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Robert Halfon MP: While the Internet can be a bastion of freedom, it is still controlled by governments and corporations

HALFON-robertRobert Halfon is the Member of Parliament for Harlow. Follow him on Twitter.

There was a good article on modern censorship in last weekend's Observer by Denis MacShane MP. He reviews the new book on censorship by Nick Cohen, who explains that - contrary to popular belief - everything is not rosy in the Internet Garden of free expression. Instead of providing a forum for democracy, modern corporations, Governments, and advanced technology companies are seeking new ways in which to control the Internet. In China, for example, whilst there are millions using micro-blogging sites (Twitter is banned), there is a new requirement for all micro-bloggers to be 'publicly registered' - anonymity is to be curtailed.

Even Twitter has succumbed. Often cited as the bastion of freedom of thought, the company appears to have now agreed to ensure that twitterers are subject to individual government laws. Although Twitter denies that this will have any impact, the effects of this 'ruling' have only just begun. Only yesterday it was reported that Brazil and Twitter have apparently agreed to prohibit twitterers from reporting police activities, such as police road blocks, speed checks and the like.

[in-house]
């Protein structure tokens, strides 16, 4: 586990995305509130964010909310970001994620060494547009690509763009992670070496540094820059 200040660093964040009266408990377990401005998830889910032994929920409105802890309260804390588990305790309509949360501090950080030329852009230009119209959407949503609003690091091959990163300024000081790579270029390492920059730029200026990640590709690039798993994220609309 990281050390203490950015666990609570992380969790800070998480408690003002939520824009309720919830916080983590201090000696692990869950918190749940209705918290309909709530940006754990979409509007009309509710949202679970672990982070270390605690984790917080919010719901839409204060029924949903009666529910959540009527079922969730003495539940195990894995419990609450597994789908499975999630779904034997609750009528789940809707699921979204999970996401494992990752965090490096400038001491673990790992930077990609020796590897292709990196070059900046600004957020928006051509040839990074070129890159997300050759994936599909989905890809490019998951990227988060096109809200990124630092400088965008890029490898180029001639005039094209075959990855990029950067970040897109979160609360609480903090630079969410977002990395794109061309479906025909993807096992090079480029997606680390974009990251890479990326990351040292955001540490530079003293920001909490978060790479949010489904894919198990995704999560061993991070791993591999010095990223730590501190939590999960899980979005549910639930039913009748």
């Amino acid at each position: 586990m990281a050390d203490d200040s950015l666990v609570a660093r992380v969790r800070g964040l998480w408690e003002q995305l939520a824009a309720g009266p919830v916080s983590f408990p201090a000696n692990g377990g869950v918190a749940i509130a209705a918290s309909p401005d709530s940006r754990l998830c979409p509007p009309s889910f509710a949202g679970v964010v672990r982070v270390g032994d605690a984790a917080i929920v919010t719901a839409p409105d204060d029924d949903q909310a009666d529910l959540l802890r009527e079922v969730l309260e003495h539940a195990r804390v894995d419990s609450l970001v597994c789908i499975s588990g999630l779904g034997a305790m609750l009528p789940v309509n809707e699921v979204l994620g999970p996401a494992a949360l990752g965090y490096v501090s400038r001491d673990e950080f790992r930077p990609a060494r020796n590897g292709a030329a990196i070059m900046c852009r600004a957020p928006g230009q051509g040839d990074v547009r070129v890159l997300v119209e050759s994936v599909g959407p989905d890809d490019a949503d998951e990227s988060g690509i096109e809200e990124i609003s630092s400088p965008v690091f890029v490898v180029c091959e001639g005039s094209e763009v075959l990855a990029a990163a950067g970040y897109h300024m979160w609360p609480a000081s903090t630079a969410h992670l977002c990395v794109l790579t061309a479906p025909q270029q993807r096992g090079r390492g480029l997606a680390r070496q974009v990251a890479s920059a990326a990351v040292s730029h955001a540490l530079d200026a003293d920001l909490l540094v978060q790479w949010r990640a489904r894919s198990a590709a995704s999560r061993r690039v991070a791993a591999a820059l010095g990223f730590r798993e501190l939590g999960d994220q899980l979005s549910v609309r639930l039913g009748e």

The logical extension of this is enormous: after Twitter censorship, then what about mobile phones. There is little difference between banning phone conversations that report 'police road blocks', as there is to banning twitter for doing the same. The message here is clear: whilst the Internet is a great source of liberation, at the end of the day, we are subject to the whims and decisions of Governments and the huge corporations that control it - whether it be Google, Microsoft, Twitter or Facebook.

It is a bit like being a regular at a wonderful Pub to have a drink, until the Landlord decides he doesn't like the cut of your jib, restricts what you drink and then throws you out. What all this means is that the alluring romanticism of the Internet is coming to an end. Yes it brings enormous benefits, but we are naïve if we think we are living in an Internet libertarian's utopia.


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